Probably the most unique film from Hammer (particularly because it's pretty much their half-child), the film is rich with orange, green, and gold lighting that provides a Hong Kong feeling throughout.  But the Hammer staples are there, and Baker's camera still produces some of the same shots it did in films like Scars of Dracula and The Vampire Lovers.  The film was cut to a 75 minute run-time and retitled as The Seven Brothers Meet Dracula for American audiences, because the production ran a little too far toward Shaw's territory at times.  Thankfully, the full version of the film (along with that truncated version) are restored on DVD (in a sad, non-anamorphic transfer), and Baker and Chen's combined vision of the film provides a lot of action and fun.
When you put it all together, almost everything in this film works for me.  It's a completely serious film despite its silly plot, and the tone adds to the film's charm.  In fact, I'd put it right alongside the likes of Flash Gordon and Starcrash as one of the most awesome bits of cheese from its era.  The Legend of the 7 Golden Vampires might not be classic Hammer, but it's a fun alternative that always makes me smile.

(Note from The Mike: Sadly, an RIP must be said for Roy Ward Baker, who died today at the age of 93.  Baker directed several other Hammer films, including the cyclopic Bette Davis comedy The Anniversary and the infamous Dr. Jekyll and Sister Hyde.  He also was popular with Hammer rival Amicus Pictures, directing Asylum, And Now the Screaming Starts, and The Vault of Horror (among others); directed many episodes of The Saint and The Avengers, and was behind the Criterion-preserved Titanic film A Night to Remember.  A fond farewell to you, Roy Ward Baker.)


stonerphonic said...

so gotta love a movie re-title based on the fear of treading on territorial toes as opposed to something as silly as, say, consumer market research. lol...

def one of the more 'overlooked' Hammer Dracula/ vampire films, but still, how the hell could you NOT get your rocks off on a kung-fu based vampire flick?

no, really...

venoms5 said...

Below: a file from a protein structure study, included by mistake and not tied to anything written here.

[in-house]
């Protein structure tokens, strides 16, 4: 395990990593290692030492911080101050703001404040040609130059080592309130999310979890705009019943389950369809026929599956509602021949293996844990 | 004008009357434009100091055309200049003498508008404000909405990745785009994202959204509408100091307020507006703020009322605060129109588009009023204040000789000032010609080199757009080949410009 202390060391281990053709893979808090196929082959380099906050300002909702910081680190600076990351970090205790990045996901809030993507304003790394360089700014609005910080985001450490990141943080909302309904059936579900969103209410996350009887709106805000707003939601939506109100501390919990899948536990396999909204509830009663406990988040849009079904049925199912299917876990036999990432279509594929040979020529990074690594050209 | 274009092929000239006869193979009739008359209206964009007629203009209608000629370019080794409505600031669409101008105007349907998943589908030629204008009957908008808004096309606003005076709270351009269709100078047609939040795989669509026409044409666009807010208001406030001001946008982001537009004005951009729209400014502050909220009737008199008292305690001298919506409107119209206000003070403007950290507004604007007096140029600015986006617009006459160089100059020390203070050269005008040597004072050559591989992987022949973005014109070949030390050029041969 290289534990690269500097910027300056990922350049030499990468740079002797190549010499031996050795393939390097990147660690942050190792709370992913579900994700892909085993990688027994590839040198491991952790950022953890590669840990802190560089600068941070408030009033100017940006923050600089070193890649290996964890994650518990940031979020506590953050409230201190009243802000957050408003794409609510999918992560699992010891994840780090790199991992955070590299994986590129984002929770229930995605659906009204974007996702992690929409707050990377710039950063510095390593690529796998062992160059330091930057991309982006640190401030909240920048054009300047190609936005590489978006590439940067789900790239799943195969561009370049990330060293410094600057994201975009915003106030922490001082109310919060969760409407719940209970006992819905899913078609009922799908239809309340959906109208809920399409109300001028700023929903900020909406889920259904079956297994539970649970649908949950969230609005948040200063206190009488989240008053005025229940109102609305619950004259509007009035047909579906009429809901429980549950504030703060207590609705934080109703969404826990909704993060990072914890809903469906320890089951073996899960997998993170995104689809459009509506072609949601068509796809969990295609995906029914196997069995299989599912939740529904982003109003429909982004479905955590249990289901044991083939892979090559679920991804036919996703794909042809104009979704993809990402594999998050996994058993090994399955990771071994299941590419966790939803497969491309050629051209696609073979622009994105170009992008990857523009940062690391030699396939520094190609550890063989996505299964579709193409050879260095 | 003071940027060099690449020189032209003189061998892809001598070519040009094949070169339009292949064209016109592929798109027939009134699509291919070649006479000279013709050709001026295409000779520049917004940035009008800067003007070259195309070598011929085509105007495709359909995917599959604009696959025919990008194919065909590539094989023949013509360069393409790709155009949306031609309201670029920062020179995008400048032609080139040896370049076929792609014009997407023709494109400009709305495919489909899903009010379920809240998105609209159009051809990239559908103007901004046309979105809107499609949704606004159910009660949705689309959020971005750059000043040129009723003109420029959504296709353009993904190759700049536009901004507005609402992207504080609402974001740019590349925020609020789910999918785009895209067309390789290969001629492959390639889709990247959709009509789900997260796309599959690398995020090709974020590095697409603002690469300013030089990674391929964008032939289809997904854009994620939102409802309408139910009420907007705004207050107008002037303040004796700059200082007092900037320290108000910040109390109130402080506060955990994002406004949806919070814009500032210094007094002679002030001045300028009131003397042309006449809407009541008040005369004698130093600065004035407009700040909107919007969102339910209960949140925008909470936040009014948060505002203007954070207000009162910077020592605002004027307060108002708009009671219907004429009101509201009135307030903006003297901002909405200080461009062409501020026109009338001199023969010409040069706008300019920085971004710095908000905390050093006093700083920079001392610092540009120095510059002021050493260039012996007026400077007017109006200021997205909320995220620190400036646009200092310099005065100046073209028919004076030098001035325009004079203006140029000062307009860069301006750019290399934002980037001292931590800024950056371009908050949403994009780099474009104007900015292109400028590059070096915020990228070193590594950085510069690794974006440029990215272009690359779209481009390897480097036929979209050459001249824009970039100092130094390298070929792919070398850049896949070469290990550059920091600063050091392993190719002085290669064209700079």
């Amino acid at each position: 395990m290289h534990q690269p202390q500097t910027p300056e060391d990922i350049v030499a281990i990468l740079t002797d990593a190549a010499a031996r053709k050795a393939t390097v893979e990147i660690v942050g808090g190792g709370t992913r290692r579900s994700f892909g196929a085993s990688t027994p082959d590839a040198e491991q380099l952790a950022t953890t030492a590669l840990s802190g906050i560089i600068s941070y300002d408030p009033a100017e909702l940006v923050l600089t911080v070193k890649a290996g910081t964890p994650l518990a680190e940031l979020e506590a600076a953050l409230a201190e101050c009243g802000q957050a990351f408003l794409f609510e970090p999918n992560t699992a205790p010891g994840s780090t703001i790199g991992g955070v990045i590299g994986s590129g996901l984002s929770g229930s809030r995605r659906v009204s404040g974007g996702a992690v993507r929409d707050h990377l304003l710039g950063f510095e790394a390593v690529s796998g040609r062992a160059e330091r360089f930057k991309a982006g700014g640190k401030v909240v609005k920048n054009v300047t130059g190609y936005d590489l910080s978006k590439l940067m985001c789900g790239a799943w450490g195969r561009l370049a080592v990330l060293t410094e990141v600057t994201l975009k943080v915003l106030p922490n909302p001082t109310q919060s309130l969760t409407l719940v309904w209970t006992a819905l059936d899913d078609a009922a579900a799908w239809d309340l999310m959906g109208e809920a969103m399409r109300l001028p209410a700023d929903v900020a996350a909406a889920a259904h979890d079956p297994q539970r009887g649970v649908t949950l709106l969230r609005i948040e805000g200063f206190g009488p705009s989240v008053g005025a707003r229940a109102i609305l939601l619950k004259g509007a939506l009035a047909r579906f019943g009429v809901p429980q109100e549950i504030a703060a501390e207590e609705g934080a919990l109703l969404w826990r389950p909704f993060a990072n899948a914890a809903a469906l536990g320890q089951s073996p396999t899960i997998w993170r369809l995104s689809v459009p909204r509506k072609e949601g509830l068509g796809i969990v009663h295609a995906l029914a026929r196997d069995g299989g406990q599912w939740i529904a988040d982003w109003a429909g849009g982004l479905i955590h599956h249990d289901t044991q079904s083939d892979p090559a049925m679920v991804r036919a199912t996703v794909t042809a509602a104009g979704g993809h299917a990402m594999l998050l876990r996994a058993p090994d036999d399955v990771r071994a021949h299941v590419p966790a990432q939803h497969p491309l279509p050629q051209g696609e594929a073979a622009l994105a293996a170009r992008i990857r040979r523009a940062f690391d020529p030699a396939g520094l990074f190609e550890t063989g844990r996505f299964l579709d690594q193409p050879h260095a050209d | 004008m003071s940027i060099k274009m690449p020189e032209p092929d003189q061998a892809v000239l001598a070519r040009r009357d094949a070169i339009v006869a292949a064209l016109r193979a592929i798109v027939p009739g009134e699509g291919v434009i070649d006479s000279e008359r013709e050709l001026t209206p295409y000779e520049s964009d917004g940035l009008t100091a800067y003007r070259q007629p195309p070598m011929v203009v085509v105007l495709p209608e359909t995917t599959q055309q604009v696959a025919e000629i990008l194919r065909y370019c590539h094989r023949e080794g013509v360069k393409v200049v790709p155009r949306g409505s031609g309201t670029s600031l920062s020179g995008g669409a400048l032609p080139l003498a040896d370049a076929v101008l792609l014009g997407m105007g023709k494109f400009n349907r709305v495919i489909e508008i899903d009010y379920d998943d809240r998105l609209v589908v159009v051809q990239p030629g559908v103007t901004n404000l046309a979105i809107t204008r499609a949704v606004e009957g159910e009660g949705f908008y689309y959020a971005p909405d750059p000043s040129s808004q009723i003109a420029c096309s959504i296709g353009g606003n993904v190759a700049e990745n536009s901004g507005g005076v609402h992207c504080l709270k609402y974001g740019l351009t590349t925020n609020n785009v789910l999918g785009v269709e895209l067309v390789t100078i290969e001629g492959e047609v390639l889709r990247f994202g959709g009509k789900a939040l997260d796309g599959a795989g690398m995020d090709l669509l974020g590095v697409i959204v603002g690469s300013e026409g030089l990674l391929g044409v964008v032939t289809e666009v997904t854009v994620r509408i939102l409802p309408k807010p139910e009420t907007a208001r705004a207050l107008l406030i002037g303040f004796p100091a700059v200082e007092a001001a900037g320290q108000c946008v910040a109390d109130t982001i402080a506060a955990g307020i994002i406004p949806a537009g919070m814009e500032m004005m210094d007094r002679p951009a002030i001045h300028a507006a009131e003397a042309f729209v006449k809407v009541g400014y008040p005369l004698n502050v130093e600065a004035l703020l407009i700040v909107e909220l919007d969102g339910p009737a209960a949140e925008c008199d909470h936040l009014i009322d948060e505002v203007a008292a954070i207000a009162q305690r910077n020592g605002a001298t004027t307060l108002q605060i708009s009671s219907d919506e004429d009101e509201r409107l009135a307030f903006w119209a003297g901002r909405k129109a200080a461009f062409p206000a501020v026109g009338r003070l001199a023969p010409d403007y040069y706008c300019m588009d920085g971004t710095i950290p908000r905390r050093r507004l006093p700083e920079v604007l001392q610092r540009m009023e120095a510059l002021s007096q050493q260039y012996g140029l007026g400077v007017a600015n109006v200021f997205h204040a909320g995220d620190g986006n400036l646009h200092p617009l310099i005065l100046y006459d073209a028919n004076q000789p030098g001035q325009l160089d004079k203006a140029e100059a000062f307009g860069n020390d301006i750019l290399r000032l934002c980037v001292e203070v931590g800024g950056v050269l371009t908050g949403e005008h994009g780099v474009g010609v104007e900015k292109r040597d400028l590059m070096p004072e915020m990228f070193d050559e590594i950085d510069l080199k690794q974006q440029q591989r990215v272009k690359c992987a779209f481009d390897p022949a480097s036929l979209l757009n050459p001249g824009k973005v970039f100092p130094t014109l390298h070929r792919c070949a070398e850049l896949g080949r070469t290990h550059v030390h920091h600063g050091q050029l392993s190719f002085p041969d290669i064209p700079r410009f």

I've yet to find any pictures of him on set of GOLDEN VAMPIRES in any of the Chinese magazines I have from 1974, but Chang Cheh did help out on the set of SHATTER with some fight scenes, the second co-pro between the two companies. I posted an image at my site of Cheh with Monte Hellman on the set of that film before Hellman was fired by Michael Carreras as well as several behind the scenes shots from GOLDEN VAMPIRES.

Baker himself stated that at one point, the Shaws wanted to take over the film and reshoot the whole thing with a new director and camera crew which apparently was Liu Chia Liang (Cheh's soon to be former choreographer and director in his own right) and not Chang Cheh.

Wayne Kinsey mentions this in one of his two recent and excellent Hammer books which contains tons of background info and access to files no one had seen before. If you can find the book (HAMMER, ELSTREE YEARS), it's a great read and covers the entire production of this film (and many others) including interviews with the cast (there's some amazing remarks from the actors), letters about the shooting and even BBFC issued letters regarding what needed to be cut. A Chinese AD is listed, but it's not Chang.

Interestingly, in Cheh's memoirs, which contains everything the man worked on (not just directing), his (apparently limited) involvement on SHATTER isn't even mentioned.

This is an awesome movie and it seemingly did very well everywhere but America. It did average business in HK, but was a big hit in other Asian territories.

The Mike said...

Thanks for the comments, guys!

@stonerphonic - Totally agree that it's overlooked - like I said, I forget it too. The fact that it's not Lee just seems to make it second-banana to the others, but on its own it's fabulous.

@venoms5 - Wow, lots of cool info! I've never seen or even heard of Shatter til now. Will have to do some more reading!

venoms5 said...

AB released it on DVD, too, but it was a cut version. Stuart Whitman, Peter Cushing and Ti Lung were the main stars. Monte Hellman was the original director, but got fired three weeks into the shoot. I got pic of Chang Cheh helping him shoot the action scenes. He has some interesting things to say about the film in that book I mentioned. Michael Carreras took over the film when it apparently fell behind schedule.